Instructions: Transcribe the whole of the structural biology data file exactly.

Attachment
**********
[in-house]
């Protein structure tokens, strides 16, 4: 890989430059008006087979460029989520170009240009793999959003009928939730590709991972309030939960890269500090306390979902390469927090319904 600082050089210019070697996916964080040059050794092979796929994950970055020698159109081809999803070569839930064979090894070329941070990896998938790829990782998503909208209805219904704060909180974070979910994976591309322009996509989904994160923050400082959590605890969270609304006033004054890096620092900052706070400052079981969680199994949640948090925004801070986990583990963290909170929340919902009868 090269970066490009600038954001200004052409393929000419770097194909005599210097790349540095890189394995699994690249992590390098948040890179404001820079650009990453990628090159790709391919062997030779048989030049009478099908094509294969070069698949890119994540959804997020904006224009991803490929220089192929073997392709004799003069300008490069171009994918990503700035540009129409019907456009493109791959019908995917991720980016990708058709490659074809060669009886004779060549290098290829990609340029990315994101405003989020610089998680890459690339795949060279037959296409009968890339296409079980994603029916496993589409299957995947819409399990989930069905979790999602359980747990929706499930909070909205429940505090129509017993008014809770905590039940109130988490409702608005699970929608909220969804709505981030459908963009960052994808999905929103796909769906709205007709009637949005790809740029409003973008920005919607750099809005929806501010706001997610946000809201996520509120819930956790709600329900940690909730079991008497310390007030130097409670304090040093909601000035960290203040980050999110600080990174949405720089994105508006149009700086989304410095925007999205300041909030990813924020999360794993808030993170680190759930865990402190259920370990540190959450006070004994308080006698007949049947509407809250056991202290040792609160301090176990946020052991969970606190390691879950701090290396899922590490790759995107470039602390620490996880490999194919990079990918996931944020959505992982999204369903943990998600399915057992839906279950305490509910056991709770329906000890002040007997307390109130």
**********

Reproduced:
[in-house]
């Protein structure tokens, strides 16, 4: 890989430059008006087979460029989520170009240009793999959003009928939730590709991972309030939960890269500090306390979902390469927090319904 600082050089210019070697996916964080040059050794092979796929994950970055020698159109081809999803070569839930064979090894070329941070990896998938790829990782998503909208209805219904704060909180974070979910994976591309322009996509989904994160923050400082959590605890969270609304006033004054890096620092900052706070400052079981969680199994949640948090925004801070986990583990963290909170929340919902009868 090269970066490009600038954001200004052409393929000419770097194909005599210097790349540095890189394995699994690249992590390098948040890179404001820079650009990453990628090159790709391919062997030779048989030049009478099908094509294969070069698949890119994540959804997020904006224009991803490929220089192929073997392709004799003069300008490069171009994918990503700035540009129409019907456009493109791959019908995917991720980016990708058709490659074809060669009886004779060549290098290829990609340029990315994101405003989020610089998680890459690339795949060279037959296409009968890339296409079980994603029916496993589409299957995947819409399990989930069905979790999602359980747990929706499930909070909205429940505090129509017993008014809770905590039940109130988490409702608005699970929608909220969804709505981030459908963009960052994808999905929103796909769906709205007709009637949005790809740029409003973008920005919607750099809005929806501010706001997610946000809201996520509120819930956790709600329900940690909730079991008497310390007030130097409670304090040093909601000035960290203040980050999110600080990174949405720089994105508006149009700086989304410095925007999205300041909030990813924020999360794993808030993170680190759930865990402190259920370990540190959450006070004994308080006698007949049947509407809250056991202290040792609160301090176990946020052991969970606190390691879950701090290396899922590490790759995107470039602390620490996880490999194919990079990918996931944020959505992982999204369903943990998600399915057992839906279950305490509910056991709770329906000890002040007997307390109130």